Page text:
The United Nations trade and development body, UNCTAD, called for action to tackle cryptocurrencies in developing countries, in three policy briefs released on Wednesday.

Although private digital currencies have rewarded some people and institutions, they are an unstable financial asset that can carry social risks and costs, the agency warned.

UNCTAD said their benefits to some are overshadowed by the threats they pose to financial stability, domestic resource mobilization and the security of monetary systems.

Rise of Cryptography

Cryptocurrencies are an alternative form of payment. Transactions are carried out digitally using an encrypted technology known as blockchain.

The use of cryptocurrency has increased globally to an unprecedented pace during the COVID-19 pandemic, reinforcing a trend that was already in motion. Some 19,000 currently exist.

In 2021, developing countries accounted for 15 of the top 20 economies when it comes to the share of the population that owns cryptocurrencies.

Ukraine tops the list with 12.7%, followed by Russia and Venezuela with 11.9% and 10.3%, respectively.

Not so golden

The first brief – All That Glitters Isn’t Gold: The High Cost of Unregulated Cryptocurrencies – examines the reasons for the rapid adoption of cryptocurrencies in developing countries, including facilitation of remittances and as hedge against currency and inflation risks.

“Recent digital currency market shocks suggest that there are private risks associated with holding crypto, but if the central bank steps in to protect financial stability, then the problem becomes publicsaid UNCTAD.

Additionally, if cryptocurrencies continue to grow as a means of payment, and even unofficially replace national currencies, the “monetary sovereignty” of countries could be compromised.

UNCTAD has also highlighted the particular risk posed by stablecoins in developing countries with unmet demand for reserve currencies. As the name suggests, stablecoins are designed to maintain stability because their value is pegged to another currency, commodity, or financial instrument.

“For some of these reasons, the International Monetary Fund has expressed the view that cryptocurrencies pose risks as legal tender,“, said the agency.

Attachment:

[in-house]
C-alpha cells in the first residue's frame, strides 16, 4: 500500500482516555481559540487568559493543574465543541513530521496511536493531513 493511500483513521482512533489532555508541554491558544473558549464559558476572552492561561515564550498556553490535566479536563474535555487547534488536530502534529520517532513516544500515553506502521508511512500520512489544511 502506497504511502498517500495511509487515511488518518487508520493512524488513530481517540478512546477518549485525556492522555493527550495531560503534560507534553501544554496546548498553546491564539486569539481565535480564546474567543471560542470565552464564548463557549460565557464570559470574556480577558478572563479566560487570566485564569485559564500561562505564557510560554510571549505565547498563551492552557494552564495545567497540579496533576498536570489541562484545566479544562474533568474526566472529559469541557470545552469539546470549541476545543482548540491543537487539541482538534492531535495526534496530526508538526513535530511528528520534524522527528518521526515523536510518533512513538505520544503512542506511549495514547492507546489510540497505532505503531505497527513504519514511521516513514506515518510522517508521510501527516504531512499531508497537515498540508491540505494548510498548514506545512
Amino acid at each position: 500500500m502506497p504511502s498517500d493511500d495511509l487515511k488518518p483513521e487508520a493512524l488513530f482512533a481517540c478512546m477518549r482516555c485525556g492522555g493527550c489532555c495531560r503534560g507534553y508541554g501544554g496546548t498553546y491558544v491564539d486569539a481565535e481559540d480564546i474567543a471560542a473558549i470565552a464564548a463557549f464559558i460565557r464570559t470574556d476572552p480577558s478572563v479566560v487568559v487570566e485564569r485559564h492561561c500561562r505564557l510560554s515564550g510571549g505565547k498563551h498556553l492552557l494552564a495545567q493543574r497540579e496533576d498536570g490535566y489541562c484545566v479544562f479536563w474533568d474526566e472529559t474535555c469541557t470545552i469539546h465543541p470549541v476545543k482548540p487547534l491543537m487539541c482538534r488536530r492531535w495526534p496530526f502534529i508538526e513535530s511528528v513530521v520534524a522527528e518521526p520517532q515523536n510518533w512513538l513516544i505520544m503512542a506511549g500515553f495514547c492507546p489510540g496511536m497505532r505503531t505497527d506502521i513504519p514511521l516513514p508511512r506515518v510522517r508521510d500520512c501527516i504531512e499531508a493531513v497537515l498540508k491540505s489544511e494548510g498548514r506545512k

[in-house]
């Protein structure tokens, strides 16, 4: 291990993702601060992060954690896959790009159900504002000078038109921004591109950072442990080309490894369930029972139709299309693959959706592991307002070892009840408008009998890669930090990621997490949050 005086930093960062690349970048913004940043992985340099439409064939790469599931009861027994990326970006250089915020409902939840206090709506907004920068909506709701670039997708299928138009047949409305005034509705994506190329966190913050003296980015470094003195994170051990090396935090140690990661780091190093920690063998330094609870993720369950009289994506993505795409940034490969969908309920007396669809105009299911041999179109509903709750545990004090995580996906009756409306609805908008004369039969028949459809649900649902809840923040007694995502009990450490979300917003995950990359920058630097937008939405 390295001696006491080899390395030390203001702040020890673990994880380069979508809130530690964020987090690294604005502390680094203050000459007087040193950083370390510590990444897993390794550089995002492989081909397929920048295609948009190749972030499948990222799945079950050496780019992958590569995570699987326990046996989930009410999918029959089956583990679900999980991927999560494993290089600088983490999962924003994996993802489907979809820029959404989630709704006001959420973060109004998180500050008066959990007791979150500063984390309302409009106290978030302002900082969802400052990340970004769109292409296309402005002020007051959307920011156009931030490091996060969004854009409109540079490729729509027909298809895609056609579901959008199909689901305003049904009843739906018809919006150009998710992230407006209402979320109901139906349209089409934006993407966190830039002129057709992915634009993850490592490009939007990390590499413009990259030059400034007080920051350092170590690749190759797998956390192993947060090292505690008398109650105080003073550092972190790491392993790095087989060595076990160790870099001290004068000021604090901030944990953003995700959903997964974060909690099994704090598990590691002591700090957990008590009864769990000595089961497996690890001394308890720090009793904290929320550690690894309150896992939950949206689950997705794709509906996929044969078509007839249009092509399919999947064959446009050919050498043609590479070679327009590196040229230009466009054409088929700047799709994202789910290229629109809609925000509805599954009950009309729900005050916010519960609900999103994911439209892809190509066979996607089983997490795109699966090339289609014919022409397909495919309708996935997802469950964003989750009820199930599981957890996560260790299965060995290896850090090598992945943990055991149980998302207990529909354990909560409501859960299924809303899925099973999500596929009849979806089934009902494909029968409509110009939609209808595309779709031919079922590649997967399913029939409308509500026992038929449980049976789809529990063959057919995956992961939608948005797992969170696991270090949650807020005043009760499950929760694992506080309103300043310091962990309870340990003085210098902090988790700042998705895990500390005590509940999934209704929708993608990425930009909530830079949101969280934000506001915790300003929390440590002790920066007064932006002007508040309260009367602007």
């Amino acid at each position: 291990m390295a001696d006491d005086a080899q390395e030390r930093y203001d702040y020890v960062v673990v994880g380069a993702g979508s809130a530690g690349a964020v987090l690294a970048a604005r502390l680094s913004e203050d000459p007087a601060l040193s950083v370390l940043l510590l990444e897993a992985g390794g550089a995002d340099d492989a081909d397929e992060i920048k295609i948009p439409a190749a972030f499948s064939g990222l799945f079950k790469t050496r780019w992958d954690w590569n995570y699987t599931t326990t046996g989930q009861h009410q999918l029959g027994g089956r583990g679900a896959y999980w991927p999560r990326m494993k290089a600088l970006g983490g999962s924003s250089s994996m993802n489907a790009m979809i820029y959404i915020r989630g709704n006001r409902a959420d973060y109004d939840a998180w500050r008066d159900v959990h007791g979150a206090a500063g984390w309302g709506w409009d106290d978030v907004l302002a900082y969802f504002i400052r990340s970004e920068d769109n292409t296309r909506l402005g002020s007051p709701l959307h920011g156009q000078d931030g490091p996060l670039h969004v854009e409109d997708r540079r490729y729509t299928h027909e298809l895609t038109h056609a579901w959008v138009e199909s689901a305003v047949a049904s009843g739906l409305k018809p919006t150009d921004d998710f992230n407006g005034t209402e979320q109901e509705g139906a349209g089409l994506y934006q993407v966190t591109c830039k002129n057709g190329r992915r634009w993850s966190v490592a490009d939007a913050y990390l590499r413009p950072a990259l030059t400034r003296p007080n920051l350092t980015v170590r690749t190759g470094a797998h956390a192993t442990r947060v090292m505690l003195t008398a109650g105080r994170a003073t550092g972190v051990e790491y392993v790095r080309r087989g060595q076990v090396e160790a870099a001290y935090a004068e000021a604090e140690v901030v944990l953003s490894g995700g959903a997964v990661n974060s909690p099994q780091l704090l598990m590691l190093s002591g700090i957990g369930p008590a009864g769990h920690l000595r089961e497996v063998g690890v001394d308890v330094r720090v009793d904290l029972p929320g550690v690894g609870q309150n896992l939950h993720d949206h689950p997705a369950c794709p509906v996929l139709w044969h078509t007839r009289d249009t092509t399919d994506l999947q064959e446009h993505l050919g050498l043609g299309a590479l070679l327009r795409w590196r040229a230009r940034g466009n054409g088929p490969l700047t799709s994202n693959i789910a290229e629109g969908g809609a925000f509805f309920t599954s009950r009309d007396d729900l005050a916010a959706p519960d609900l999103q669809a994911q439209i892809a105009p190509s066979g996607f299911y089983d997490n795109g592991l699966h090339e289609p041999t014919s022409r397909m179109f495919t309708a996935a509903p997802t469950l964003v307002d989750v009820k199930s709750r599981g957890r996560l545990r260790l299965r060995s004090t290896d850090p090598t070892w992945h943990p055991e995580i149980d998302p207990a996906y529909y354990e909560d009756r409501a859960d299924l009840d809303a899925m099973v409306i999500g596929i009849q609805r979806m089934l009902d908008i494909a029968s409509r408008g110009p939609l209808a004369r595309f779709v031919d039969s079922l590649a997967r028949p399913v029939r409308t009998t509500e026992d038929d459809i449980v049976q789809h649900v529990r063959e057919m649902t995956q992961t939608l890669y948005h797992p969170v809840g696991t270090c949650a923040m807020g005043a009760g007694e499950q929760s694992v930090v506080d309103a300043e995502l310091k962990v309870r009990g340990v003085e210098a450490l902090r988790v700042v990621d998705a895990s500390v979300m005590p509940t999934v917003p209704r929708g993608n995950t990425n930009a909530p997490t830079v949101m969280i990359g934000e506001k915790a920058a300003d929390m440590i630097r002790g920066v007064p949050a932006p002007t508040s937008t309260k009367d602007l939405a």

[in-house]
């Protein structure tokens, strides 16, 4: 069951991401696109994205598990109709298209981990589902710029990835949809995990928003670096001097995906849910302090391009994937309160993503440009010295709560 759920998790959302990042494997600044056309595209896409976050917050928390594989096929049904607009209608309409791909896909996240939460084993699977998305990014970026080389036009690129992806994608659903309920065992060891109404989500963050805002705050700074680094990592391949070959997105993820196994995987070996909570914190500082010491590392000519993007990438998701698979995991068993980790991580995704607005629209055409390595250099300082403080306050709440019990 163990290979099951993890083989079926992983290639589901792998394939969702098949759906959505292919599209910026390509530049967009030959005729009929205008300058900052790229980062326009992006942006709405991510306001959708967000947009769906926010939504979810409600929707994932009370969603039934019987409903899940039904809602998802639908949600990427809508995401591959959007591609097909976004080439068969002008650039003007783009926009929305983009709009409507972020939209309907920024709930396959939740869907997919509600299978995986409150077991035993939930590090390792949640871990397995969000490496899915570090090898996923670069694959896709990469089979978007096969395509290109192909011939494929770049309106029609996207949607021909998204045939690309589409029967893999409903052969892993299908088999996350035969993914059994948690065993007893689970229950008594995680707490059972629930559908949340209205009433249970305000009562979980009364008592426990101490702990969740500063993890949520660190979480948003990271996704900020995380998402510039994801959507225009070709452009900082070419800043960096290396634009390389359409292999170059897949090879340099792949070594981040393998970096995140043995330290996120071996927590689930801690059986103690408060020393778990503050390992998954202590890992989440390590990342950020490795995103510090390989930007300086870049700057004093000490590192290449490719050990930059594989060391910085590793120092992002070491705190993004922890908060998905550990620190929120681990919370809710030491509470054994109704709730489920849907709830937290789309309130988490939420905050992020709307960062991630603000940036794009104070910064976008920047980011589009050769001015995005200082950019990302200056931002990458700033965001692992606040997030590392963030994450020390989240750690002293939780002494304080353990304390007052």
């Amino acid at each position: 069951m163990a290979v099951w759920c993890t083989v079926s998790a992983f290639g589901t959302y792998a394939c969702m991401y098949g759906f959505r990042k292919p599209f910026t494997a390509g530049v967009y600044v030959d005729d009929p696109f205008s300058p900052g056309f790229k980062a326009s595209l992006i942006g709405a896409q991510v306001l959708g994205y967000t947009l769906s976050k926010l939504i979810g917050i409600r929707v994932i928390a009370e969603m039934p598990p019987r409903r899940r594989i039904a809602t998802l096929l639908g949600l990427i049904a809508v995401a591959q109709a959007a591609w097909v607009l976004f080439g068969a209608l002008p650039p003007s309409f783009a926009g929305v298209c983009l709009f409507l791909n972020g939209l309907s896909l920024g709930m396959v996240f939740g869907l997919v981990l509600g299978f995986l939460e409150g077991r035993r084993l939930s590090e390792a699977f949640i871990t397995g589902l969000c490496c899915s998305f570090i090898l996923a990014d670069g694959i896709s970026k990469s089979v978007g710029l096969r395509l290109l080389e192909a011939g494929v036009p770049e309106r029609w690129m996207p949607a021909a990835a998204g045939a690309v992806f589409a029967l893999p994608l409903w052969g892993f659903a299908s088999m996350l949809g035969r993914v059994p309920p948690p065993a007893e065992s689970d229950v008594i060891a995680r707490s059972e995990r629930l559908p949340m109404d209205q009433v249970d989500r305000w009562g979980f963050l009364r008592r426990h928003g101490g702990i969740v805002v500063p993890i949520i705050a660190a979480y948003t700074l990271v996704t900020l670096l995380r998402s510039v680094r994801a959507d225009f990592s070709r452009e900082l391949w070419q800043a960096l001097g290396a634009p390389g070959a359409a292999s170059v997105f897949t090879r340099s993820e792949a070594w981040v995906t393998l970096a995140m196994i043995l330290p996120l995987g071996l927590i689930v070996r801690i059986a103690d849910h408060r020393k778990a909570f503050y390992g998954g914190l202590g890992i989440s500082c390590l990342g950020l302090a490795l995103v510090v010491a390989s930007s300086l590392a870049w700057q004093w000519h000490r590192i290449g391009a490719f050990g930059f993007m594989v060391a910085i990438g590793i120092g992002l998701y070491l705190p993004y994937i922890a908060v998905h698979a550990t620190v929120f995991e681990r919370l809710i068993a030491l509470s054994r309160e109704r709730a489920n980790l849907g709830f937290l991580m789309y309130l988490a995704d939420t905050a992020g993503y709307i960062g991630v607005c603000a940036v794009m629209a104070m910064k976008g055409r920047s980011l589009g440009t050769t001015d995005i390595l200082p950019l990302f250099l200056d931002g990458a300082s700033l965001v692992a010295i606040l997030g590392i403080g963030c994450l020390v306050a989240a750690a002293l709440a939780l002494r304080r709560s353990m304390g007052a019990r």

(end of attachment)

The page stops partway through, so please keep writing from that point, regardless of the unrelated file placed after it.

The second guidance note focuses on the implications of cryptocurrencies for the stability and security of monetary systems, and for financial stability in general.

“It is argued that a national digital payment system that serves a public good could address at least some of the reasons for crypto usage and limit the expansion of cryptocurrencies in developing countries,” said UNCTAD.

For example, monetary authorities could provide a central bank digital currency or a fast retail payment system, although the measures depend on national capacities and needs.

However, UNCTAD urged governments “to maintain the issuance and distribution of cash», given the risk of widening the digital divide in developed countries.

Tax evasion fears

The final guidance note explains how cryptocurrencies have become a new channel for undermine domestic resource mobilization in developing countries, and warns against the dangers of doing too little, too late.

While cryptocurrencies can facilitate remittances, UNCTAD has warned that they can also enable tax evasion and evasion through illicit financial flows – similar to a tax haven, where ownership is not easily identifiable.

“In this way, cryptocurrencies can also limit the effectiveness of capital controls, a key instrument for developing countries to preserve their policy space and macroeconomic stability,” the agency added.

Curbing Crypto

UNCTAD outlined several actions aimed at stopping the expansion of cryptocurrency in developing countries.

The agency urged authorities to regulate crypto exchanges, digital wallets and decentralized finance to ensure comprehensive financial regulation of cryptocurrencies.

Additionally, regulated financial institutions should be prohibited from holding cryptocurrencies, including stablecoins, or offering related products to their customers.

Advertising related to cryptocurrencies should also be regulated, as is the case with other high-risk financial assets.

Governments are advised to provide a safe, reliable and affordable public payment system fit for the digital age.

UNCTAD also advocates for global tax coordination regarding tax treatments, regulation and information sharing on cryptocurrencies.

Additionally, capital controls should be redesigned to account for what the agency described as “the decentralized, borderless, and pseudonymous characteristics of cryptocurrencies.”